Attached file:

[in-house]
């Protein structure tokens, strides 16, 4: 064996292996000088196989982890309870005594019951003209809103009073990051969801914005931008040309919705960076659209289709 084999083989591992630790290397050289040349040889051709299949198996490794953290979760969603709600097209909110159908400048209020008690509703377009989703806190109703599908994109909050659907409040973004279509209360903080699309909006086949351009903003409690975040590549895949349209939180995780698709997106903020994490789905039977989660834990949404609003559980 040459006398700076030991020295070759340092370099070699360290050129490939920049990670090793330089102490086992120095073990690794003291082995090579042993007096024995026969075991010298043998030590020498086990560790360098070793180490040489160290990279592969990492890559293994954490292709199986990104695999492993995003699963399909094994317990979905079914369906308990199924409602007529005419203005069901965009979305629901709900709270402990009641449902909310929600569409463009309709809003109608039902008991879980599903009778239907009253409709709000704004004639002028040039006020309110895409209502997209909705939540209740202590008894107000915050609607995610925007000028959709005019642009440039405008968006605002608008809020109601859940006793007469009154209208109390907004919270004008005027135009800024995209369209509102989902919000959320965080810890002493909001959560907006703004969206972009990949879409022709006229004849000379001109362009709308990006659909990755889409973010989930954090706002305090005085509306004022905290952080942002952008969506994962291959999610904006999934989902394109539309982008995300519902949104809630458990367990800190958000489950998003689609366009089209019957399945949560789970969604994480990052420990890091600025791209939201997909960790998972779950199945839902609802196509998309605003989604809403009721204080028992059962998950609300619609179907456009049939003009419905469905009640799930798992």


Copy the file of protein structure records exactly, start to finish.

[in-house]
């Protein structure tokens, strides 16, 4: 064996292996000088196989982890309870005594019951003209809103009073990051969801914005931008040309919705960076659209289709 084999083989591992630790290397050289040349040889051709299949198996490794953290979760969603709600097209909110159908400048209020008690509703377009989703806190109703599908994109909050659907409040973004279509209360903080699309909006086949351009903003409690975040590549895949349209939180995780698709997106903020994490789905039977989660834990949404609003559980 040459006398700076030991020295070759340092370099070699360290050129490939920049990670090793330089102490086992120095073990690794003291082995090579042993007096024995026969075991010298043998030590020498086990560790360098070793180490040489160290990279592969990492890559293994954490292709199986990104695999492993995003699963399909094994317990979905079914369906308990199924409602007529005419203005069901965009979305629901709900709270402990009641449902909310929600569409463009309709809003109608039902008991879980599903009778239907009253409709709000704004004639002028040039006020309110895409209502997209909705939540209740202590008894107000915050609607995610925007000028959709005019642009440039405008968006605002608008809020109601859940006793007469009154209208109390907004919270004008005027135009800024995209369209509102989902919000959320965080810890002493909001959560907006703004969206972009990949879409022709006229004849000379001109362009709308990006659909990755889409973010989930954090706002305090005085509306004022905290952080942002952008969506994962291959999610904006999934989902394109539309982008995300519902949104809630458990367990800190958000489950998003689609366009089209019957399945949560789970969604994480990052420990890091600025791209939201997909960790998972779950199945839902609802196509998309605003989604809403009721204080028992059962998950609300619609179907456009049939003009419905469905009640799930798992």